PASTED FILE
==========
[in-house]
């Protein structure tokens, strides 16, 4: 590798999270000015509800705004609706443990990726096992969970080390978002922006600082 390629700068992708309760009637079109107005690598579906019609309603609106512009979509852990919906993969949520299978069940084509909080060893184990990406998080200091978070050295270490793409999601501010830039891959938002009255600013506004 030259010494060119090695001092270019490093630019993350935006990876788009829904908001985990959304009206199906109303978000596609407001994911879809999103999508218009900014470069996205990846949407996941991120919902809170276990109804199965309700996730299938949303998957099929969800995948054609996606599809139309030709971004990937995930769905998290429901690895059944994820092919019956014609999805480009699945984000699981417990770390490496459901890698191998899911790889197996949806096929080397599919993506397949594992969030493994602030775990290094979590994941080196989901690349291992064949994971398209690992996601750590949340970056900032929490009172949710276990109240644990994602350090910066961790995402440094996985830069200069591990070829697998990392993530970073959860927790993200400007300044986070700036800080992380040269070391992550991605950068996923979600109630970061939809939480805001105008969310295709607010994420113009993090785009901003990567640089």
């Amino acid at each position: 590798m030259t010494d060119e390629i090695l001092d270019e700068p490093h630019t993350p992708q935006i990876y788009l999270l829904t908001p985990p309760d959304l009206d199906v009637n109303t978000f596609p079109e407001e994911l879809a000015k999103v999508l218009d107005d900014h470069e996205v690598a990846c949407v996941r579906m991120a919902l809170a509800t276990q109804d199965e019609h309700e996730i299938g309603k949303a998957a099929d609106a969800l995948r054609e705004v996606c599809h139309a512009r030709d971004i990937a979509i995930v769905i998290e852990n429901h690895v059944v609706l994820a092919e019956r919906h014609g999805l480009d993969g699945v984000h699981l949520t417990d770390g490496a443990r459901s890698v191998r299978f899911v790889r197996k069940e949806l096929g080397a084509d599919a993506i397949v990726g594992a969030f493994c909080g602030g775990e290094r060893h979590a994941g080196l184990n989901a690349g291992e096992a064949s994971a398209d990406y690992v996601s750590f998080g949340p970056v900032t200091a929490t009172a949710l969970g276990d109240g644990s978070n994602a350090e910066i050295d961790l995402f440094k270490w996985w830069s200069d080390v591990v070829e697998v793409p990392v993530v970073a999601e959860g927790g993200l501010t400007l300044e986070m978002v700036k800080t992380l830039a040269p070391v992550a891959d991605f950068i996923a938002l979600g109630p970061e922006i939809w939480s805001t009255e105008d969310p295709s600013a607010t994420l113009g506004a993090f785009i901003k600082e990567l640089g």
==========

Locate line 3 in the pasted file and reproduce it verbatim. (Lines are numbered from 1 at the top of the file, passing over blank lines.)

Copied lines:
């Amino acid at each position: 590798m030259t010494d060119e390629i090695l001092d270019e700068p490093h630019t993350p992708q935006i990876y788009l999270l829904t908001p985990p309760d959304l009206d199906v009637n109303t978000f596609p079109e407001e994911l879809a000015k999103v999508l218009d107005d900014h470069e996205v690598a990846c949407v996941r579906m991120a919902l809170a509800t276990q109804d199965e019609h309700e996730i299938g309603k949303a998957a099929d609106a969800l995948r054609e705004v996606c599809h139309a512009r030709d971004i990937a979509i995930v769905i998290e852990n429901h690895v059944v609706l994820a092919e019956r919906h014609g999805l480009d993969g699945v984000h699981l949520t417990d770390g490496a443990r459901s890698v191998r299978f899911v790889r197996k069940e949806l096929g080397a084509d599919a993506i397949v990726g594992a969030f493994c909080g602030g775990e290094r060893h979590a994941g080196l184990n989901a690349g291992e096992a064949s994971a398209d990406y690992v996601s750590f998080g949340p970056v900032t200091a929490t009172a949710l969970g276990d109240g644990s978070n994602a350090e910066i050295d961790l995402f440094k270490w996985w830069s200069d080390v591990v070829e697998v793409p990392v993530v970073a999601e959860g927790g993200l501010t400007l300044e986070m978002v700036k800080t992380l830039a040269p070391v992550a891959d991605f950068i996923a938002l979600g109630p970061e922006i939809w939480s805001t009255e105008d969310p295709s600013a607010t994420l113009g506004a993090f785009i901003k600082e990567l640089g």